This post was originally published by Leif Sandberg on LinkedIn Pulse.
Recently, we had a big family event when my oldest daughter was confirmed at the local church. After the ceremony, some 30 guests were present for a more private celebration at a nearby hotel.
Being the host, I welcomed the guests, starting with an orientation about the escape routes and the muster place. This is for me just common sense, so I thought no more about the issue until one of the guests approached me at the end of the party. I know him to be somewhat critical to this "bureaucratic and inefficient HSE stuff", so in a way it was no surprise when he - in a somewhat sarcastic tone - mentioned my "offshore approach" on the welcome speach.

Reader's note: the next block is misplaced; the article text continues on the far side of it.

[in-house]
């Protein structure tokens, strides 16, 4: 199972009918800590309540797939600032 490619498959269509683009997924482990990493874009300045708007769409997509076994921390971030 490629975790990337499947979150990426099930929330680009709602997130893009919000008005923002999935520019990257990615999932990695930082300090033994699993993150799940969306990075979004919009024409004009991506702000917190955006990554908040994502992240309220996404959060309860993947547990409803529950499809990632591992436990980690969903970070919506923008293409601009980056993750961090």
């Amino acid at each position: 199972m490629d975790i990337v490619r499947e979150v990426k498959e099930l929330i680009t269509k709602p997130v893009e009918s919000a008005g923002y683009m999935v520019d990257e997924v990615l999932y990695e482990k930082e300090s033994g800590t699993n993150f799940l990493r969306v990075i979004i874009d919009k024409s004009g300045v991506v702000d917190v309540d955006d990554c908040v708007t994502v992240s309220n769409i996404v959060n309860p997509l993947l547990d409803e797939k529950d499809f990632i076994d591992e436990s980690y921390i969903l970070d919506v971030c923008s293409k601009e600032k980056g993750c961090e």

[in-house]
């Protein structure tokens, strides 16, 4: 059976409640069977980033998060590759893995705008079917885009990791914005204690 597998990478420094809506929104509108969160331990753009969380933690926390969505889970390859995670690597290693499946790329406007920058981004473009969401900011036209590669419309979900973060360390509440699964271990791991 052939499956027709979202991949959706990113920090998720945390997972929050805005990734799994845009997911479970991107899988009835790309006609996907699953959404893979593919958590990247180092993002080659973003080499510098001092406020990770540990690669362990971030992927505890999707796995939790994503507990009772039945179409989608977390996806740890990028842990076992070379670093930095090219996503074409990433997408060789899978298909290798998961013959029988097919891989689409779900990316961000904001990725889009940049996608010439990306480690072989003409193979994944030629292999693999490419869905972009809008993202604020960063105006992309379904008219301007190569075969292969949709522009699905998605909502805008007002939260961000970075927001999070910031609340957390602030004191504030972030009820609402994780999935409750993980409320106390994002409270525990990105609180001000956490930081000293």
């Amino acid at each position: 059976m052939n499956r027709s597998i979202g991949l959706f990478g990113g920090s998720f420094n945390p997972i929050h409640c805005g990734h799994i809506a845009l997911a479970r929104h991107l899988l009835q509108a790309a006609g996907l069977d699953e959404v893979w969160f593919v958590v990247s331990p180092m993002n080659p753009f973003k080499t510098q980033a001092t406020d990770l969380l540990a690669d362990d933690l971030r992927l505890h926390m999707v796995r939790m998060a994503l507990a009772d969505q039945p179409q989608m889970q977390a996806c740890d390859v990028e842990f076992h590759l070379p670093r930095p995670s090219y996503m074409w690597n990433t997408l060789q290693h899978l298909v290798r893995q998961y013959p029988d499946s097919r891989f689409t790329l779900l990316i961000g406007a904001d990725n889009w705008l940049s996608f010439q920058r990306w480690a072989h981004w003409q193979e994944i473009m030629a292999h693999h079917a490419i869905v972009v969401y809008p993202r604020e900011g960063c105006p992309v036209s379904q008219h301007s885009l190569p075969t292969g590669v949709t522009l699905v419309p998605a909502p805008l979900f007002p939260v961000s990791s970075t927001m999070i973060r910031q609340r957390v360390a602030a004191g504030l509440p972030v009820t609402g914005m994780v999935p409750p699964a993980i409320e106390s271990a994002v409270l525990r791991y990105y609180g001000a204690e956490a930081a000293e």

My response came without thinking: When 30 of the people that are most dear to me and my family are in the same room, it would be irresponsible not to spend a few seconds on what to do in case of an emergency.
One could say a lot about why we do safety moments. Sometimes it feels like we do them just because someone higher up in the system has said that we have to, which is not always the best motivation.
Safety moments are all about caring through sharing. You share your knowledge and expertise to help others stay safe. Just remember that the message has to be brief and to the point in order to be remembered - which is the point with a safety moment.